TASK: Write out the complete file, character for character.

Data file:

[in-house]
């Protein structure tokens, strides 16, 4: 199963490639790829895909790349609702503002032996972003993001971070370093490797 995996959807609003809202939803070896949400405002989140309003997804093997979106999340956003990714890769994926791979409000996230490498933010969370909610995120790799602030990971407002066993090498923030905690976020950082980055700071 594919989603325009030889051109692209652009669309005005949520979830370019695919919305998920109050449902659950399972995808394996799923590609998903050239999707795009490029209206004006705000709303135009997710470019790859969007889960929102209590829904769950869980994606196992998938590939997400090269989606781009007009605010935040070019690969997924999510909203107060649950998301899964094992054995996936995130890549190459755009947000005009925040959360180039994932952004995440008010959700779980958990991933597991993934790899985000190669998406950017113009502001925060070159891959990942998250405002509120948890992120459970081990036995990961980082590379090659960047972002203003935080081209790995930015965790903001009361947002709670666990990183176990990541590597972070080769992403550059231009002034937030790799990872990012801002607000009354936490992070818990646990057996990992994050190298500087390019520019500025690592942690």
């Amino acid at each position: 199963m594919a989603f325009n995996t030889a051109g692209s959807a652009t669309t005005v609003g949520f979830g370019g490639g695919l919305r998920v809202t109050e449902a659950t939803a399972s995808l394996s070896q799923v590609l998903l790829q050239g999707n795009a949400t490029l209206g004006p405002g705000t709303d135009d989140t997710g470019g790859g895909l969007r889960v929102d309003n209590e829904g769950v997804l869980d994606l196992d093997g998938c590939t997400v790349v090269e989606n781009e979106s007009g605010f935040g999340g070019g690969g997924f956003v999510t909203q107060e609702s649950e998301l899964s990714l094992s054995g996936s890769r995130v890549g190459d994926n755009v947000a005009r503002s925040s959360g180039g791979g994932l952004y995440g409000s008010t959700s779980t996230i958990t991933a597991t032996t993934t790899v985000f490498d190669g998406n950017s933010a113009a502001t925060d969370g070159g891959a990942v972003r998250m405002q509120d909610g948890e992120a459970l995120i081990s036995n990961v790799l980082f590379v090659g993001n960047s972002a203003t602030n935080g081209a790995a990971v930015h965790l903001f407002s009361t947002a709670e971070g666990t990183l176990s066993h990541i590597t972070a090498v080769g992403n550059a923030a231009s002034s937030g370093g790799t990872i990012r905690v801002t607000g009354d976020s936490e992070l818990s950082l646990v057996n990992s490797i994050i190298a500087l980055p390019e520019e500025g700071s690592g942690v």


[in-house]
């Protein structure tokens, strides 16, 4: 199963490639790829895909790349609702503002032996972003993001971070370093490797 995996959807609003809202939803070896949400405002989140309003997804093997979106999340956003990714890769994926791979409000996230490498933010969370909610995120790799602030990971407002066993090498923030905690976020950082980055700071 594919989603325009030889051109692209652009669309005005949520979830370019695919919305998920109050449902659950399972995808394996799923590609998903050239999707795009490029209206004006705000709303135009997710470019790859969007889960929102209590829904769950869980994606196992998938590939997400090269989606781009007009605010935040070019690969997924999510909203107060649950998301899964094992054995996936995130890549190459755009947000005009925040959360180039994932952004995440008010959700779980958990991933597991993934790899985000190669998406950017113009502001925060070159891959990942998250405002509120948890992120459970081990036995990961980082590379090659960047972002203003935080081209790995930015965790903001009361947002709670666990990183176990990541590597972070080769992403550059231009002034937030790799990872990012801002607000009354936490992070818990646990057996990992994050190298500087390019520019500025690592942690």
């Amino acid at each position: 199963m594919a989603f325009n995996t030889a051109g692209s959807a652009t669309t005005v609003g949520f979830g370019g490639g695919l919305r998920v809202t109050e449902a659950t939803a399972s995808l394996s070896q799923v590609l998903l790829q050239g999707n795009a949400t490029l209206g004006p405002g705000t709303d135009d989140t997710g470019g790859g895909l969007r889960v929102d309003n209590e829904g769950v997804l869980d994606l196992d093997g998938c590939t997400v790349v090269e989606n781009e979106s007009g605010f935040g999340g070019g690969g997924f956003v999510t909203q107060e609702s649950e998301l899964s990714l094992s054995g996936s890769r995130v890549g190459d994926n755009v947000a005009r503002s925040s959360g180039g791979g994932l952004y995440g409000s008010t959700s779980t996230i958990t991933a597991t032996t993934t790899v985000f490498d190669g998406n950017s933010a113009a502001t925060d969370g070159g891959a990942v972003r998250m405002q509120d909610g948890e992120a459970l995120i081990s036995n990961v790799l980082f590379v090659g993001n960047s972002a203003t602030n935080g081209a790995a990971v930015h965790l903001f407002s009361t947002a709670e971070g666990t990183l176990s066993h990541i590597t972070a090498v080769g992403n550059a923030a231009s002034s937030g370093g790799t990872i990012r905690v801002t607000g009354d976020s936490e992070l818990s950082l646990v057996n990992s490797i994050i190298a500087l980055p390019e520019e500025g700071s690592g942690v």